General Douglas MacArthur (1880-1964)
- He was born in the Tower Building of the Little Rock Arsenal while his father was its commandant. He rose to become a five-star general in the U.S. Army and Supreme Commander of Allied Forces in the Pacific during World War II. He accepted the Japanese surrender in 1945. His accomplishments include: first in class at West Point; Superintendent of West Point; Army Chief of Staff; U.S. Far East Commander; Congressional Medal of Honor recipient; Supreme Commander for the Allied Powers; and first UN Commander. The building where the general was born, the Officer's Quarters, is located in downtown Little Rock’s MacArthur Park and now serves as home to the Arkansas Museum of Military History. He was the first Arkansas to appear on a U.S. postage stamp (January 26, 1971).
Carrie A. Nation (1846-1911)
- Carrie, also known as Carry Amelia Nation, became the most famous member of the Women’s Christian Temperance Union founded in 1874. Her dislike of alcohol probably came from a brief marriage to an alcoholic in the late 1800s. She was nearly six feet tall and weighing 180 pounds and became a formidable force while wielding her hatchet. Kiowa, Kansas was where Nation went to work with the hatchet in the name of temperance in 1900. She was arrested 30 times between 1900 and 1920 while leading her ladies on their crusade. According to some sources, prize fighter John L. Sullivan was reported to have run and hid when Nation burst into his New York City saloon.
Later in life she moved to Eureka Springs where the home she lived in became known as “Hatchet Hall.” Across the street from the structure is a spring named for her. Nation collapsed during a speech in an Eureka Springs park and was transported to a Leavenworth, Kansas hospital where she passed away on June 9, 1911.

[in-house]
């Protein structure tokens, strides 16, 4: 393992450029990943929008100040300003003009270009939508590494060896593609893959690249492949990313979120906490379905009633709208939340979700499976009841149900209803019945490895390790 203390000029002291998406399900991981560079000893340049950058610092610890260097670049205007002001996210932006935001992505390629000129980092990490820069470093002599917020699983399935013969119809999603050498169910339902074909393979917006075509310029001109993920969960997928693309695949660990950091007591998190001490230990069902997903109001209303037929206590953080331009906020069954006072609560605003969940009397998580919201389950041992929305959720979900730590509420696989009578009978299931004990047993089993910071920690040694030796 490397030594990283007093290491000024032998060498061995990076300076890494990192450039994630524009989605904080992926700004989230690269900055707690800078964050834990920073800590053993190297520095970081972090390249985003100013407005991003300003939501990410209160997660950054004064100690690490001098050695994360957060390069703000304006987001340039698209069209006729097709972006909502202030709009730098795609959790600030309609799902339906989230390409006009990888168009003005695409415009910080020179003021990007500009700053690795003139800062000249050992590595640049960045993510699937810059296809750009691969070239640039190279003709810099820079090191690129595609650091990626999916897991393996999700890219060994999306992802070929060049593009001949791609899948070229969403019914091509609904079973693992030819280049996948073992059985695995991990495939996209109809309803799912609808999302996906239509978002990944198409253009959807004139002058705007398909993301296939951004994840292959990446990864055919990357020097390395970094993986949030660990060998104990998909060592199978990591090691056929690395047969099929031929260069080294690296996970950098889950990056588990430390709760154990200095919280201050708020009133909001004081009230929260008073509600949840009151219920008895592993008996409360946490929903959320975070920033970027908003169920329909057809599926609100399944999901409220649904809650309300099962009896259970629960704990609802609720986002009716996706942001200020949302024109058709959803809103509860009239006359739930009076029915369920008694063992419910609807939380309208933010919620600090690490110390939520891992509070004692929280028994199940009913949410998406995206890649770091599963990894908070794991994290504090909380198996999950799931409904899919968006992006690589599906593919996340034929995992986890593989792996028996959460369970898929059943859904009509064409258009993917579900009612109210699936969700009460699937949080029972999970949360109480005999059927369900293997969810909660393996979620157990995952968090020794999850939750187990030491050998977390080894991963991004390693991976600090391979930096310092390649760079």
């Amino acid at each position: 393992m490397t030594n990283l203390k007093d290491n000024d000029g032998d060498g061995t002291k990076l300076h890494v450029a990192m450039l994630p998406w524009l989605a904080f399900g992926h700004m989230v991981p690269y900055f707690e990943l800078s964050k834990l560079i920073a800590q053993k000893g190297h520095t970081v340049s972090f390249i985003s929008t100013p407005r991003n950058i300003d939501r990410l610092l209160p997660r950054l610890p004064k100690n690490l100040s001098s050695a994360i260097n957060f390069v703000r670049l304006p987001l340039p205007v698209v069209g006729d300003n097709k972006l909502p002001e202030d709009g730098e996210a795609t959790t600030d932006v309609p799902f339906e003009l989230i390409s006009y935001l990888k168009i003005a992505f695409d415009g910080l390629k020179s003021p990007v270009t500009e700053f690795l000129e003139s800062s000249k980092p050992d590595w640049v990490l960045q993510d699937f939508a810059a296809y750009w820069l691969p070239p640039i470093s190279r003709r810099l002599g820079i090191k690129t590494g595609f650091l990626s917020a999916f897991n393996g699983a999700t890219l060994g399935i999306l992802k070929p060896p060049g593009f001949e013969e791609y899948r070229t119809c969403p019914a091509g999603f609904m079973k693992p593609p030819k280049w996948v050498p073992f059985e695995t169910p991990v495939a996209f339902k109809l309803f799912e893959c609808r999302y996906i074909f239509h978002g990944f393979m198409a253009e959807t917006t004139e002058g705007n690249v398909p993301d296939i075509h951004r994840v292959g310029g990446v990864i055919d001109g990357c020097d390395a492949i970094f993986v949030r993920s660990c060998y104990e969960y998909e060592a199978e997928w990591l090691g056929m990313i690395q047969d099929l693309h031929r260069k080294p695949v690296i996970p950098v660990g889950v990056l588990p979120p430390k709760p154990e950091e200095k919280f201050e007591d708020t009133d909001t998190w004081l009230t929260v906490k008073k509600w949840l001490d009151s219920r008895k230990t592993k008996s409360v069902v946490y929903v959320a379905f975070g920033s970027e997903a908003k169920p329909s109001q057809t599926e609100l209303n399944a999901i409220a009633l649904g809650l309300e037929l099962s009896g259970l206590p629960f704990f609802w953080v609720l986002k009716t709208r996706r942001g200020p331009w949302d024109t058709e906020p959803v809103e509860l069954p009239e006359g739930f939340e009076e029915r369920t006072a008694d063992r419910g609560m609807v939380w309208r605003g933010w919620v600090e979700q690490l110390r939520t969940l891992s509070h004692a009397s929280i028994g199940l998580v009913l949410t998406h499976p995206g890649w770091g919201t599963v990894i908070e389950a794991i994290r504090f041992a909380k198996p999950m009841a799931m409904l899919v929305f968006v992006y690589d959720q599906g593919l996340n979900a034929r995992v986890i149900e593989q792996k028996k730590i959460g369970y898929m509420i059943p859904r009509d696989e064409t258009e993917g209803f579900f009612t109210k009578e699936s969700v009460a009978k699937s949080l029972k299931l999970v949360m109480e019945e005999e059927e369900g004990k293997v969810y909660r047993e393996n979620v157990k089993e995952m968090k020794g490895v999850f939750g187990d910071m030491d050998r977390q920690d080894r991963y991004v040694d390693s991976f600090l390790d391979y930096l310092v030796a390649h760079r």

Little Rock Nine (Various)
- In September 1957, nine African American students – Melba Pattillo, Elizabeth Eckford, Ernest Green, Gloria Ray, Carlotta Walls, Terrence Roberts, Jefferson Thomas (1942-2010), Minnijean Brown and Thelma Mothershed
-- made history by braving a hostile crowd to reach the front door of Little Rock Central High School, the site of the first important test of the groundbreaking Brown v. Board of Education of Topeka
decision. The violence that ensued forced the police to remove the students for their own safety. On Sept. 25, they returned to Central under the presidential-ordered escort of the U.S. Army 101st Airborne Division and became a part of Civil Rights history. Little Rock Central High School
is now a National Historic Site as well as a working school. The Little Rock Central High Museum
is located across the street from the schooln and a life-size memorial to the Little Rock Nine is located on the north end of the Arkansas State Capitol
Judge Isaac C. Parker (1838-1896)
- He was an attorney, a congressman and later appointed a U.S. Judge by President Grant in 1875. He earned the moniker "Hanging Judge" during his 21 years on the bench in the Western District, which included Arkansas and Indian Territory (now Oklahoma). In his Fort Smith courtroom, he heard more than 13,000 cases. More than 9,000 defendants pleaded guilty or were convicted. Of these, 344 were tried for capital offenses and 160 were sentenced to hang. Only 79 were actually hanged. Parker in later years said, "It was not I who hung them. I never hung a man. It was the law." He is buried in the Fort Smith National Cemetery.
Albert Pike (1809-1892)